In turkey news, I am sad to report that one poult drowned and the other one got out of the fence and did not return. The Bronze turkey mamas are laying, but not yet sitting.

The plums are starting to ripen.
Gillen made up for an earlier sibling moment he'd had with his brother by giving him the one perfectly ripe plum he found hanging off of a tall branch; still showing Jesse who could carry whom, but with kindness.
The farmers taking a moment to smell the roses, and scratch their feet.
Jesse has been spending lots of time practicing on his new Ocarina. He has made up a tune called "Unite of Underground" (which I mistakenly thought was "You Knight of Underground" but was corrected). He is presently working on his second composition - "The Tuki Tune", named for our dog Tuki, not two keys. This time, I called it correctly the first time.

Long Way Round

We have started watching this documentary about Ewen McGregor and his friend going around the world on their motorcycles. Apparently it was shown in episodes on TV at some point. We rented it from Netflix. We are only two episodes into it and I am hooked, and I think that the crush I am developing on Ewen McGregor is only part of the reason.

It has me thinking about risky decisions, about passions, about the balance between purely personal pursuits and serving, being with family - how these intersect.

Giving myself hours to write, next month, is my motorcycle trip. What's yours?

Saturday, May 17, 2008

Georgia Renaissance Festival

Despite loving the Renaissance living history class that he just took, Jesse really didn't want to go to the Renaissance Festival today. The tickets were bought, the rest of us wanted to check it out, for the first time ever, and it was one of those occasions where Jesse had to come along, despite his reticence and whinging.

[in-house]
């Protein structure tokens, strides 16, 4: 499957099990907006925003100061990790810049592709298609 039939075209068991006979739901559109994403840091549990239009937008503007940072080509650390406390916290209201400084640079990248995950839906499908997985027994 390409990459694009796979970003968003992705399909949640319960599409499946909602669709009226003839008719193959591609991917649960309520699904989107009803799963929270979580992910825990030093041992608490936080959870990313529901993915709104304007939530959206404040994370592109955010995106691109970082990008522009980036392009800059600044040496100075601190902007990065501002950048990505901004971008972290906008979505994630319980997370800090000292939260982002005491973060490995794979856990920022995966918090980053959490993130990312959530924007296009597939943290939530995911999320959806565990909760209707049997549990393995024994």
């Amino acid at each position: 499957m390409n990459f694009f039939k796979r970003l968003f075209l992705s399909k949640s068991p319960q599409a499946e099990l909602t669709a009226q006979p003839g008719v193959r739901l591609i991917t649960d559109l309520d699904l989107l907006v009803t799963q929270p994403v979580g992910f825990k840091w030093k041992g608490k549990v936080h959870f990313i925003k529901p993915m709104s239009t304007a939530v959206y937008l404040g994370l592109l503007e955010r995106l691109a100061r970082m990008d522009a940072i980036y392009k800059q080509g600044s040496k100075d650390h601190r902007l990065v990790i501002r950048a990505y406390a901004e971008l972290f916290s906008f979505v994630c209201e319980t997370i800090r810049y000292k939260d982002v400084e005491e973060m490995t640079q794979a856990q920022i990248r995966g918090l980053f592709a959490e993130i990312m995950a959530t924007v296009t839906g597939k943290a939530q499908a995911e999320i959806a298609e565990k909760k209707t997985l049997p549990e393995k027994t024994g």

When we saw this sea of cars, I wondered if he'd had the right instincts.

But once inside, we didn't feel the crowds like I thought we might and we all had a good time. whew! He ended up telling us that he was really glad that we came.

There were jousting and sword-fighting shows, giant turkey legs to eat, tons of Renaissance-geared people to watch, and fun games. Here is Gillen jousting on a Griffin.

Jesse also loved the Griffin. I like the little Renaissance-clad girl who is watching him. It would be fun to own some Renaissance costumes. Gillen liked the vests (I know there is a better word for them) and I fancied the corsets and flower hair pieces.
Jesse asked for his first instrument and we were happy to get it for him - it is called an Ocarina and is an ancient type of flute. He got a songbook with it that is filled with songs from Zelda, Ocarina of Time, one of his favorite video games, and the reason that he was aware of this instrument.
At one point, I was in ye olde coffee hut waiting for my sweetened iced coffee while the guys were off buying Gillen a sword. I thought, "this is my chance to do some serious people watching" and looking up saw a woman a foot in front of me chewing on a large piece of beef jerkey. It looked really good. She looked really familiar. She was a fellow unschooling mom whom I hadn't seen since last year's unschooling conference! Dame Mary Alice! A goodly time was had by all - our boys becoming acquainted via sword fighting. Now I can't stop thinking in Olde English, but I'd best stop writing in it.

Thursday, May 15, 2008